24 May 2012

CMC calls on Sudanese government to investigate cluster bomb use allegations: Sudan must join 2008 Convention on Cluster Munitions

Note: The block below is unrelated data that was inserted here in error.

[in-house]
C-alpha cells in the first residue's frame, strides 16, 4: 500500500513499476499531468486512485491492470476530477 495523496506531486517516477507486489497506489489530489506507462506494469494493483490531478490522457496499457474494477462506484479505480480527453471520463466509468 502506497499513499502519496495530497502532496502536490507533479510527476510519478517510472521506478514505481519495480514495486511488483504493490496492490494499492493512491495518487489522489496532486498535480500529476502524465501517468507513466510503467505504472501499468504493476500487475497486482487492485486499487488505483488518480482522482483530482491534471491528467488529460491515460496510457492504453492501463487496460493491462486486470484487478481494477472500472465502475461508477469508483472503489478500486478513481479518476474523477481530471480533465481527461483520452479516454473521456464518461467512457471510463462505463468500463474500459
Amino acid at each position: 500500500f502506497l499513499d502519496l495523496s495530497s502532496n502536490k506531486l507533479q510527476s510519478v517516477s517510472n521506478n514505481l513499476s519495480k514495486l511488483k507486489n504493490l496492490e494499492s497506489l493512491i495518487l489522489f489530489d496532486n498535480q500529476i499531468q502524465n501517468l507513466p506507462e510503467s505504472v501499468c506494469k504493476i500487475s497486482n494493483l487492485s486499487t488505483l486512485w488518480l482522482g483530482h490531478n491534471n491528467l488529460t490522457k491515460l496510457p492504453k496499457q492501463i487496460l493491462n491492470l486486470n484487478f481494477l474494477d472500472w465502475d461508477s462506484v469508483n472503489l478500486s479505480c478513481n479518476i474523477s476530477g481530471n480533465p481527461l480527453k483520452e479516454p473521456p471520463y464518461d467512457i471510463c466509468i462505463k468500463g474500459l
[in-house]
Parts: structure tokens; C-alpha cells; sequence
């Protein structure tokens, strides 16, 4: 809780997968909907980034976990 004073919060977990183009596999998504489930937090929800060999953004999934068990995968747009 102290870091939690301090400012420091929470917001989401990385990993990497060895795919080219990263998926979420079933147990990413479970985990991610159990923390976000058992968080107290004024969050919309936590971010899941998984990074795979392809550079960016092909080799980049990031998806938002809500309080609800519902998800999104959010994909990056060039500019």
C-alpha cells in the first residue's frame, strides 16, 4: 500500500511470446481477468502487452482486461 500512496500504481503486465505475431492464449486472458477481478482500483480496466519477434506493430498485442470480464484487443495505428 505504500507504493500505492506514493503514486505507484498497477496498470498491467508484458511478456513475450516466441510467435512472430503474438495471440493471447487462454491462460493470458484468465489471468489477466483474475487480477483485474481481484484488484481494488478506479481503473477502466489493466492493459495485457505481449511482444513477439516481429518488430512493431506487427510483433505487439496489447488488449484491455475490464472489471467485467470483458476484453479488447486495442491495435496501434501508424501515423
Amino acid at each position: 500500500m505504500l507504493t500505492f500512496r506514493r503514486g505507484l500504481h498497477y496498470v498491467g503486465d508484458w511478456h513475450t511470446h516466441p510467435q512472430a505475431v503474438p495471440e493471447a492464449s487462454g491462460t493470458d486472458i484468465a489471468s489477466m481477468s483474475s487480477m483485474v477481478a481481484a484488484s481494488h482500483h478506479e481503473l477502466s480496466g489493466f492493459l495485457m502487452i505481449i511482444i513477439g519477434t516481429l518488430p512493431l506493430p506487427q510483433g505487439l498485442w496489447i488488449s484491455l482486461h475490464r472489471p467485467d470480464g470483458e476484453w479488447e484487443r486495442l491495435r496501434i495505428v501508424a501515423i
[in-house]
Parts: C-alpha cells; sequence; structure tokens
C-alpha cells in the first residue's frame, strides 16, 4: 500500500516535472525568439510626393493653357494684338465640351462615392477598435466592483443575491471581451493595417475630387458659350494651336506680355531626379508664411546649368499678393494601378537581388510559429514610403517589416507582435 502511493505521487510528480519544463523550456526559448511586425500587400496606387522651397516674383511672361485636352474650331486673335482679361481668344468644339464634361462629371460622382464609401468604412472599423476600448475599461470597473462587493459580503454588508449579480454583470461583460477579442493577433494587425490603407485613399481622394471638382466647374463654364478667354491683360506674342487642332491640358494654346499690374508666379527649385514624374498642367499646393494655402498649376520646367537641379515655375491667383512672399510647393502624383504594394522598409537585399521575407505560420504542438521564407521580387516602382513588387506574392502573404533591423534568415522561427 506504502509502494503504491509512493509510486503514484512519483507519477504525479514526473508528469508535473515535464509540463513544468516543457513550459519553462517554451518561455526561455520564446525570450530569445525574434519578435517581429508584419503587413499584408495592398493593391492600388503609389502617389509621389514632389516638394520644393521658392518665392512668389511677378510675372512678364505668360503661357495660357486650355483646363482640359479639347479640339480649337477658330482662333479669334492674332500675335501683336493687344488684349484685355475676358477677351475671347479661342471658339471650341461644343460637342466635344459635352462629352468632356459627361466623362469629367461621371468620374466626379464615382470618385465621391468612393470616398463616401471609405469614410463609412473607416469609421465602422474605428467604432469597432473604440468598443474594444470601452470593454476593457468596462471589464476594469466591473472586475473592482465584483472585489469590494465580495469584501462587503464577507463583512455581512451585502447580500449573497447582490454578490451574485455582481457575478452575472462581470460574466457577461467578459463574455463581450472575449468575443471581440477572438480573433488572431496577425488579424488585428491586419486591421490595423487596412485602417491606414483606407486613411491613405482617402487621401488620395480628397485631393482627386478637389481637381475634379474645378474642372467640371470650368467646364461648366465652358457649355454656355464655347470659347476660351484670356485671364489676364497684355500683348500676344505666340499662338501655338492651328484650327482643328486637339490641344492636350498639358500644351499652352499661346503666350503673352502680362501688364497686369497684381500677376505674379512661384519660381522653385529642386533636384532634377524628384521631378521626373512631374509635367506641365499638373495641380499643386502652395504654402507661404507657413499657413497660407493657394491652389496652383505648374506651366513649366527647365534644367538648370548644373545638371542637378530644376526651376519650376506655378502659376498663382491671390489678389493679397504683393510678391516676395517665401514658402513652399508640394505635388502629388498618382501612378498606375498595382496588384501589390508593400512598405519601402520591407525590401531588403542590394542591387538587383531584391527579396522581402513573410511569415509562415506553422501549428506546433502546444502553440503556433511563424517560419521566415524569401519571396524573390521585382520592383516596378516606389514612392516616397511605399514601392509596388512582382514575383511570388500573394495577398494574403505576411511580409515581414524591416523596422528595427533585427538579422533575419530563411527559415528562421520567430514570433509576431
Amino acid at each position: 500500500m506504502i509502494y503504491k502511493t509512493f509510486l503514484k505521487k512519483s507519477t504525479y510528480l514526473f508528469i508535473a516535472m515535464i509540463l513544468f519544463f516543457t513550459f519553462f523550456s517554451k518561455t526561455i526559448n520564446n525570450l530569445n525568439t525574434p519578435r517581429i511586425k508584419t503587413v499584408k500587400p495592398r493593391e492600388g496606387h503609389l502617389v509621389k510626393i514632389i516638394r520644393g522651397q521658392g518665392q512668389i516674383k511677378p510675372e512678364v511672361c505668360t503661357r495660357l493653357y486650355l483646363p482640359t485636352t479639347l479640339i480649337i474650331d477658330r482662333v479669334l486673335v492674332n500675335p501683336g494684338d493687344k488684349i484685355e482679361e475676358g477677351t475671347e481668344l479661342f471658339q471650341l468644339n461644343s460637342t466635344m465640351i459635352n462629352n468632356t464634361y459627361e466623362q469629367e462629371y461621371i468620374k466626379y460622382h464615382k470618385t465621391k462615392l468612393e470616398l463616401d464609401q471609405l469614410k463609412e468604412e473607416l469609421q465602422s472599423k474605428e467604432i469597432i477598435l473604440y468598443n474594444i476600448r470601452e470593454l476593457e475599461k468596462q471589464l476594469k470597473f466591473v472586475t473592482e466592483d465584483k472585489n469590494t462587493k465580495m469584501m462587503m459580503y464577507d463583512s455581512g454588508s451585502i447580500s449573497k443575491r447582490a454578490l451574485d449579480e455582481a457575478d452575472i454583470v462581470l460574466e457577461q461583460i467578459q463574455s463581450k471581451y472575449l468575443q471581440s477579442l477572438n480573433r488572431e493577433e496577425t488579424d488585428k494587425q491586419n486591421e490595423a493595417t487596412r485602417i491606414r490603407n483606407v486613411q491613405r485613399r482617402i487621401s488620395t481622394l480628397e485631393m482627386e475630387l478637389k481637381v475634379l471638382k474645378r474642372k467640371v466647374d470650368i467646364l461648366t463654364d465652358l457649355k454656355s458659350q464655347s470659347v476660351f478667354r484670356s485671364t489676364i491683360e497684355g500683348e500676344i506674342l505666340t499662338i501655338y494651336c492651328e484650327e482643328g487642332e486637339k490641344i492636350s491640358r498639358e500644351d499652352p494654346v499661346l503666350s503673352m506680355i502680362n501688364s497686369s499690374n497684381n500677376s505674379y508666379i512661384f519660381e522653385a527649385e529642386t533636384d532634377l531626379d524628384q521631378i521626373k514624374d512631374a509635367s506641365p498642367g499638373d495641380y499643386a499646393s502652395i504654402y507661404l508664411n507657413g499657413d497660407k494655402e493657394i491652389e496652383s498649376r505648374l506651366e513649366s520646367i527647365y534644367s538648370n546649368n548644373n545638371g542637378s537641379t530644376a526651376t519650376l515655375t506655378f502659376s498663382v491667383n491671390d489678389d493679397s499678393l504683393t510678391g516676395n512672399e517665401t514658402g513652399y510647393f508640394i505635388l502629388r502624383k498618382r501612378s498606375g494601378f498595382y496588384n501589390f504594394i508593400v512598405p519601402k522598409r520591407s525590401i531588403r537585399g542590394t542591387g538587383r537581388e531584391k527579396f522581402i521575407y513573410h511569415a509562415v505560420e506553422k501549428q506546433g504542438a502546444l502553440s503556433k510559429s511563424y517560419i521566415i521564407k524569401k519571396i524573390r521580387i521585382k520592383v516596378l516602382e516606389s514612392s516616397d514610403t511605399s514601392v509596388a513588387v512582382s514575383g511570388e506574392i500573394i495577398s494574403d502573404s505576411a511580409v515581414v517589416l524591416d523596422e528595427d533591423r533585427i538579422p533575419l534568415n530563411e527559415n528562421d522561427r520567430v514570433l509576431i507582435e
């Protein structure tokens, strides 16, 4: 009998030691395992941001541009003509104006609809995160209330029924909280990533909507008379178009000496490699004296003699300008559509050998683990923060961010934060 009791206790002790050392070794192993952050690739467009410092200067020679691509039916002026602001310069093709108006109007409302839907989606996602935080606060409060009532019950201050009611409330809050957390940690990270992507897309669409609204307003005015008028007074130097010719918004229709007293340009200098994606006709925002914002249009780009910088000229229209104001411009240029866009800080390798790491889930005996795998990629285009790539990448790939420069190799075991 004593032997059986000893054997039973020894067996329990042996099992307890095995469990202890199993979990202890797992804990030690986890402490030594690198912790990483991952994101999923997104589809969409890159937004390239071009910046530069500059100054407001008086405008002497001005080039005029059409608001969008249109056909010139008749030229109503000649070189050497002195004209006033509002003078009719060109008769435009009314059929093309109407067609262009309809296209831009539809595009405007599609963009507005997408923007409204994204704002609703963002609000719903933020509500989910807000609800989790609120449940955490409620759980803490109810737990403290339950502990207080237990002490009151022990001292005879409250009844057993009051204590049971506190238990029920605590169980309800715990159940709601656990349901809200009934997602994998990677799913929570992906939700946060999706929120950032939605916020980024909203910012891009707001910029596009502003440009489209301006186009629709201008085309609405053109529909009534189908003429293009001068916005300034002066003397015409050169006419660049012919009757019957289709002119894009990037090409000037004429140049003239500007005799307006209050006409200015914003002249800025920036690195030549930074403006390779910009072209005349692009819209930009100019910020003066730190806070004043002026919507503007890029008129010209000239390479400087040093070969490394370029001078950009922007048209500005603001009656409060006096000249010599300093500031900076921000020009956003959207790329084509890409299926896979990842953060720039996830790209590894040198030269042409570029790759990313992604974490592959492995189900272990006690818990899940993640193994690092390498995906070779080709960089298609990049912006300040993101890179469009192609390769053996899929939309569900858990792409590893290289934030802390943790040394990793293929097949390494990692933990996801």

The remnants of the tail section of an RBK-500 AO-2.5RT cluster bomb found near the village of Ongolo in southern Sudan.  The presence of the retaining rod, projecting upwards from the tail, indicates that at least some of the necessary ancillary items of the bomb were installed when it was taken from storage prior to its use.  (c) Aris Roussinos May 2012  (London, 24 May 2012): The government of Sudan must immediately investigate allegations that its armed forces used cluster munitions during the ongoing conflict in the south of the country, the Cluster Munition Coalition (CMC) said today.Cluster munitions have been banned by the majority of the world under the 2008 Convention on Cluster Munitions because of the devastating impact they have on civilians during a strike and long after a conflict ends.“These weapons are indiscriminate, unreliable, inaccurate and outmoded and for these reasons they have been banned under international law,” said Laura Cheeseman, Director of the Cluster Munition Coalition.“The Sudanese government should take these allegations seriously, conduct a thorough investigation, and make the findings known. Moreover, Sudan should ban this weapon by joining the Convention on Cluster Munitions,” Cheeseman said. Today The Independent newspaper printed a photograph of a failed RBK-500 AO-2.5RT cluster munition container with AO-2.5 RT submunitions inside. The photo was taken in a settlement in Ongolo in Southern Kordofan, Sudan. Locals have claimed that it was dropped on 15 April 2012. The cluster munition container, which is designed to open in midair scattering its 108 submunitions, only partially dispersed the smaller bombs, none of which exploded as designed. Technical experts have confirmed that this bomb was dropped by an aircraft.CMC has also received photographs from an independent researcher showing explosive submunitions of the type 81 DPICM (Dual Purpose Improved Conventional Munitions) in the town of Troji, also in Southern Kordofan.  Accounts given by local villagers state that on 29 February 2012 the Sudanese government launched cluster munition attacks, and that two teenage boys were killed when they picked up one of the deadly submunitions.At a meeting on the Convention on Cluster Munitions held in Geneva last month, the CMC met with Sudanese officials to raise concerns that Sudanese government forces had recently used cluster munitions and called on the government to investigate. At the meeting Sudan denied it had ever used cluster munitions, and also said it had never held any stockpile of the weapon.Apart from the recent allegations, there is ample evidence that Sudanese forces sporadically used air-dropped cluster munitions in southern Sudan during the civil conflict between 1995 and 2000, prior to the south’s independence.The CMC also wrote to Sudan’s Minister of Foreign Affairs Ali Ahmed Karti in March 2012 when initial allegations were brought to the campaign’s attention, but a response has not yet been received.“The conflict is having a terrible impact on civilians already, but the use of indiscriminate cluster munitions will pose a deadly risk long after the conflict ends, as many fail to explode on impact,” Cheeseman added.Neither Sudan nor South Sudan has joined the Convention, the global ban that prohibits all use, stockpiling, manufacture, and transfer of the weapon. Sudan adopted the Convention at the end of negotiations in Dublin in May 2008, but did not subsequently sign it. It has continued to state its intent to join, but has not yet done so.Sudanese government representatives have consistently denied ever using the weapon, including at the First Meeting of States Parties to the CCM in Lao PDR in November 2010.The status of Sudan’s stockpile of cluster munitions is unknown.There are areas in both Sudan and South Sudan that are contaminated with unexploded cluster munitions. In both countries, remnants of the weapon have been found in residential areas, farmland, pasture, rivers and streams, on hillsides, in desert areas, in and around former military barracks, on roads, in minefields, and in ammunition storage areas.While South Sudan recently acceded to the Mine Ban Treaty it has not yet joined the Convention on Cluster Munitions. The CMC calls on South Sudan to accede to the CCM at the earliest possible moment.CMC Press Release - CMC calls on Sudanese government to investigate cluster bomb use allegationsMedia contact:Kate WiggansMedia & Communications Manager ICBL-CMC (in Geneva, GMT +1)Email: kate@icblcmc.org ?Mobile: +41 78 685 1146For more details on cluster munitions in Sudan, and the country’s history of interaction with the 2008 Convention on Cluster Munitions please visit the Country Profile on the Cluster Munition Monitor. CMC on Facebook and Twitter